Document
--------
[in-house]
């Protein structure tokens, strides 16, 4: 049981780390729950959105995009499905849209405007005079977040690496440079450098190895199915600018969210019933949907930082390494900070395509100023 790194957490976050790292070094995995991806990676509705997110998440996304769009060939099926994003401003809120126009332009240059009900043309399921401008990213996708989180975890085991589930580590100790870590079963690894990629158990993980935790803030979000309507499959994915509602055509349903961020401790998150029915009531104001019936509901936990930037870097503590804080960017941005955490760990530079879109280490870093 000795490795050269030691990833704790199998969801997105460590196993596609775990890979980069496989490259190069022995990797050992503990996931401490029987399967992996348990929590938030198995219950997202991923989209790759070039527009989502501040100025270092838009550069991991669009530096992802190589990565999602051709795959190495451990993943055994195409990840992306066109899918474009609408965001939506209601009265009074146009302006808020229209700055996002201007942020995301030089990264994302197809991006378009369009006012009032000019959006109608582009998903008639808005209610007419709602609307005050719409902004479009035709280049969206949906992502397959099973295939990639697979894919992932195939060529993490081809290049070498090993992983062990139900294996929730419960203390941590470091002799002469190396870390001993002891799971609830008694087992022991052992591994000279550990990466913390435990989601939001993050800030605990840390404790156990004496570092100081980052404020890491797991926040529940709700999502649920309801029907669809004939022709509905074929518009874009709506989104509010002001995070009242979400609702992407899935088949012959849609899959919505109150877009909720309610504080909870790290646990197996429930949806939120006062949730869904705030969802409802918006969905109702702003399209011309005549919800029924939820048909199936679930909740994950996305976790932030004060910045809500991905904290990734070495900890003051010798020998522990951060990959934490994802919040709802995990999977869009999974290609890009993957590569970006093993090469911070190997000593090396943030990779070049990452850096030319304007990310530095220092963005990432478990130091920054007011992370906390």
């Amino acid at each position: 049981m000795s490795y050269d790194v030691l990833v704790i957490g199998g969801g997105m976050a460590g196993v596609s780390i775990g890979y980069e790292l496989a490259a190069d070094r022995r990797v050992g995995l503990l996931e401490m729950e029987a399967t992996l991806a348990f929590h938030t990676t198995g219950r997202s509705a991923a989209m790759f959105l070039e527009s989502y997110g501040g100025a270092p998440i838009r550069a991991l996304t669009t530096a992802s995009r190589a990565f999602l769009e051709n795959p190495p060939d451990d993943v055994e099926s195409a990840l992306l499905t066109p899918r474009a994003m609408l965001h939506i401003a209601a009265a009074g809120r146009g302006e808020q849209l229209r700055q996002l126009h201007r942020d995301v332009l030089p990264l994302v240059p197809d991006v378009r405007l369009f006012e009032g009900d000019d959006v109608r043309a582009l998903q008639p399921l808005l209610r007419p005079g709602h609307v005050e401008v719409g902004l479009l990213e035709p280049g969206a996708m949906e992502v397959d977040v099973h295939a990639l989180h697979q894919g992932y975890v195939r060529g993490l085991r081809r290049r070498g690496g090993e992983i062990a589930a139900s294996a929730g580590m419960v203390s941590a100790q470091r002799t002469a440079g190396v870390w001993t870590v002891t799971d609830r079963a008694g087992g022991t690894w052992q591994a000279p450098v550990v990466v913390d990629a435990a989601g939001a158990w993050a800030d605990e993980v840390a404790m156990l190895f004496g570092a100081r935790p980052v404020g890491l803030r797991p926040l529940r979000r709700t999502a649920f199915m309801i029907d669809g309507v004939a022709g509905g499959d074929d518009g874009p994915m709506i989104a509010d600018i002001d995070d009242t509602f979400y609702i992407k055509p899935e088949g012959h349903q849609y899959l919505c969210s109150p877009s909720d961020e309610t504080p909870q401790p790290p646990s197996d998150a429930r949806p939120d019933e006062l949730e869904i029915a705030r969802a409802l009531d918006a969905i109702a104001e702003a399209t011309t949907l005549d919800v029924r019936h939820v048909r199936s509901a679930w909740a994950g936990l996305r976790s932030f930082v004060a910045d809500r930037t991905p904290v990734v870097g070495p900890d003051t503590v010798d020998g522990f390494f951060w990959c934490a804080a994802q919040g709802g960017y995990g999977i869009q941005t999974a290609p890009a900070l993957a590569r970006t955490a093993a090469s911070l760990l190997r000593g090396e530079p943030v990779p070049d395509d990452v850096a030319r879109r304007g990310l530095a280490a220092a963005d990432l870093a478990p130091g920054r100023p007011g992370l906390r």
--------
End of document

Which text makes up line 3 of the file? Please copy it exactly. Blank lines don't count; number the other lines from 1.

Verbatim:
């Amino acid at each position: 049981m000795s490795y050269d790194v030691l990833v704790i957490g199998g969801g997105m976050a460590g196993v596609s780390i775990g890979y980069e790292l496989a490259a190069d070094r022995r990797v050992g995995l503990l996931e401490m729950e029987a399967t992996l991806a348990f929590h938030t990676t198995g219950r997202s509705a991923a989209m790759f959105l070039e527009s989502y997110g501040g100025a270092p998440i838009r550069a991991l996304t669009t530096a992802s995009r190589a990565f999602l769009e051709n795959p190495p060939d451990d993943v055994e099926s195409a990840l992306l499905t066109p899918r474009a994003m609408l965001h939506i401003a209601a009265a009074g809120r146009g302006e808020q849209l229209r700055q996002l126009h201007r942020d995301v332009l030089p990264l994302v240059p197809d991006v378009r405007l369009f006012e009032g009900d000019d959006v109608r043309a582009l998903q008639p399921l808005l209610r007419p005079g709602h609307v005050e401008v719409g902004l479009l990213e035709p280049g969206a996708m949906e992502v397959d977040v099973h295939a990639l989180h697979q894919g992932y975890v195939r060529g993490l085991r081809r290049r070498g690496g090993e992983i062990a589930a139900s294996a929730g580590m419960v203390s941590a100790q470091r002799t002469a440079g190396v870390w001993t870590v002891t799971d609830r079963a008694g087992g022991t690894w052992q591994a000279p450098v550990v990466v913390d990629a435990a989601g939001a158990w993050a800030d605990e993980v840390a404790m156990l190895f004496g570092a100081r935790p980052v404020g890491l803030r797991p926040l529940r979000r709700t999502a649920f199915m309801i029907d669809g309507v004939a022709g509905g499959d074929d518009g874009p994915m709506i989104a509010d600018i002001d995070d009242t509602f979400y609702i992407k055509p899935e088949g012959h349903q849609y899959l919505c969210s109150p877009s909720d961020e309610t504080p909870q401790p790290p646990s197996d998150a429930r949806p939120d019933e006062l949730e869904i029915a705030r969802a409802l009531d918006a969905i109702a104001e702003a399209t011309t949907l005549d919800v029924r019936h939820v048909r199936s509901a679930w909740a994950g936990l996305r976790s932030f930082v004060a910045d809500r930037t991905p904290v990734v870097g070495p900890d003051t503590v010798d020998g522990f390494f951060w990959c934490a804080a994802q919040g709802g960017y995990g999977i869009q941005t999974a290609p890009a900070l993957a590569r970006t955490a093993a090469s911070l760990l190997r000593g090396e530079p943030v990779p070049d395509d990452v850096a030319r879109r304007g990310l530095a280490a220092a963005d990432l870093a478990p130091g920054r100023p007011g992370l906390r």